I didn’t know what to say. I understood some of what he said, but most of it washed over me like the waves in the Sea when a storm is rising. I looked away from the intensity of his eyes, my gaze darting to find safety like a rabbit fleeing a dog’s pursuit. Then I saw something that brought my already lurching heart to a complete stop: my father was coming up the side of the mountain, on the same path I’d taken quite some time before, and he did not look pleased to see me sitting with a stranger, with no food in sight.
“Yeshi! Are you hurt? Where is our food?”
The teacher rose and bowed to my father. “I beg your pardon, sir. I and my disciples have delayed your son for need of your lunch. If you’ll wait just a few moments longer, you shall have your food, and more besides.”
My father’s puzzled look must have matched my own, for I had forgotten the meal completely while talking with the Teacher. As he turned to the crowd, so did we, and then we saw that the crowd had received all they could eat, and the Teacher’s disciples were gathering remnants from those who had asked for more than they could eat. Soon the disciples were laying baskets at our feet, and in a few moments, twelve baskets of broken loaves and cooked fish sat before us. My father looked up, astonished at the pile of food in front of us. “How does a man such as yourself feed a multitude like this?” The Teacher smiled, nodded in my direction, and answered, “From the food your wife prepared for you, sir - and the bounty of my Father’s generous love.”
The Teacher’s promise to me was fulfilled. I ate to bursting that afternoon. My father ate a hearty meal himself, then bundled up another for my brother, who was still watching our flocks. As we were preparing to leave, the Teacher offered a blessing for our flocks, and then looked into my eyes. “Remember, Yeshi son of David; it is not bread for which the people hunger: it is my Father’s steadfast love. Do you believe me?”
“Yes, sir.” And I did believe him, though my mind struggled to comprehend what my heart told me about this kind, trustworthy teacher.
“Truly, Yeshi, I tell you: if you believe me, and believe the words that I say, then you know the steadfast love of God, my Father, and you have been fed with the bread of life. I wish you well, Yeshi son of David. Peace go with you.”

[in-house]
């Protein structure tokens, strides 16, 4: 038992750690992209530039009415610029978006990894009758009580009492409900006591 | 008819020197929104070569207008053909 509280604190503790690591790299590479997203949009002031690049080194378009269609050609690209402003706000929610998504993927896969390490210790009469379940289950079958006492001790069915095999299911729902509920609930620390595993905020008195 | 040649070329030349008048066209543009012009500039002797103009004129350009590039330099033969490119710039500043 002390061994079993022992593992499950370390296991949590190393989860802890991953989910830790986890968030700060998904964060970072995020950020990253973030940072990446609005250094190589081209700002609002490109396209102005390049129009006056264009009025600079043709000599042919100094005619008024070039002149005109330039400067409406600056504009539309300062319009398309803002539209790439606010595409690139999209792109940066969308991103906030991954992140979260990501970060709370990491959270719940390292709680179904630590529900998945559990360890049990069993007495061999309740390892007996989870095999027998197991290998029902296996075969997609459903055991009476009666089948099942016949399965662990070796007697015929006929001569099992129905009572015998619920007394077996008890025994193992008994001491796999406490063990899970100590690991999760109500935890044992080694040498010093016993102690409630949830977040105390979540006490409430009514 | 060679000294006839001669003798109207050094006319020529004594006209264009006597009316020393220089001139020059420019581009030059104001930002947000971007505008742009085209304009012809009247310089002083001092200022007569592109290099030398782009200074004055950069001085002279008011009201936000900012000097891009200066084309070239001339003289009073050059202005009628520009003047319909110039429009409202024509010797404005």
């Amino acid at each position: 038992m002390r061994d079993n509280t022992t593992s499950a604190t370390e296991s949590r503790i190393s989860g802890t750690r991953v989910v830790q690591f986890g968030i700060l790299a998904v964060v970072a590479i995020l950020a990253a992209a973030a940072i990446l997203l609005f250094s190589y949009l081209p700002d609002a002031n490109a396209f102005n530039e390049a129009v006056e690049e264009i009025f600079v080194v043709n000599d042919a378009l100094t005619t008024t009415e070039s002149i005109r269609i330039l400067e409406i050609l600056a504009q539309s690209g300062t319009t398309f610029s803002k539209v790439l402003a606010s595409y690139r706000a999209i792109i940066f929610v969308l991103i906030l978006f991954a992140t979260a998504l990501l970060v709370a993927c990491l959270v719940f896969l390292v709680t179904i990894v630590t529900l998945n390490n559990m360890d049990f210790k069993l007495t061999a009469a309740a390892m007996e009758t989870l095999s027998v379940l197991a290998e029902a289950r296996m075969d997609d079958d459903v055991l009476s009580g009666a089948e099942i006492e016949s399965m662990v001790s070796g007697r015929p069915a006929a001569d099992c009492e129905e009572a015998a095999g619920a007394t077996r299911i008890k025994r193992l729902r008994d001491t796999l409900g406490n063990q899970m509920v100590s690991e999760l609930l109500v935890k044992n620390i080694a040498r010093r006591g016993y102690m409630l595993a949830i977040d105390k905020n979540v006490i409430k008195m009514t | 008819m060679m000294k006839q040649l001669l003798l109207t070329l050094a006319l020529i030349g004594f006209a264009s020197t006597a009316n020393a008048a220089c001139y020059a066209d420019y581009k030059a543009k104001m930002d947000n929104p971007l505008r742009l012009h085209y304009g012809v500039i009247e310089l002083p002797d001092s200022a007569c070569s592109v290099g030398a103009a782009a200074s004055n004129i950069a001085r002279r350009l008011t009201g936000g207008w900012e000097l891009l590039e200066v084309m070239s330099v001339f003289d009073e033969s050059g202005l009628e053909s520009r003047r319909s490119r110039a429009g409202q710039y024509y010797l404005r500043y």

“And with you, Teacher.”

I never forgot that day upon the mountain, and the Teacher who blessed the bread. Like everyone in Galilee, I heard of the Teacher’s death in Jerusalem, and the rumors that when the Romans opened the grave two days later, it was empty. Some years later, men from Jerusalem came to talk about the Teacher at the local synagogue, and I brought my sons to hear them, ignoring the frown of the local rabbi as they entered the synagogue.
I remember much about the Teacher, even today. I remember his sincerity, the kindness in his eyes, how I trusted him instinctively, even though I had no reason to do so. But what I remember most were his hands. They were rough, calloused hands; the hands of a laborer. But when the Teacher spoke of his Father’s love, of being broken and poured out, those hands trembled and shook, as if he knew what was coming. As I grew older and could think on these things with the mind of an adult, I realized the Teacher did know what was coming. He knew he would be rejected, abandoned, lifted high on the cross like the snake on Moses’ staff, and he would go regardless. And as I realized this, I realized another thing also: this was the chesed of which the Teacher had spoken, the steadfast love of God, made manifest in his own life. The Teacher poured out his life for us all, and I believe that what the men from Jerusalem said is true. The Teacher is the son of God, living at the right hand of his Father today, and I am his servant. Praise be to God, I met the Messiah in living flesh, and I live to tell his tale. Amen.


  1. Excellent sermon!

    Thank you.

    In Christ, there is always enough for everyone.

  2. Really enjoyed reading this-- your telling transported me. The boy's caution, his darting focus, the use of familiar names, the weaving in of history and vocabulary... beautifully done.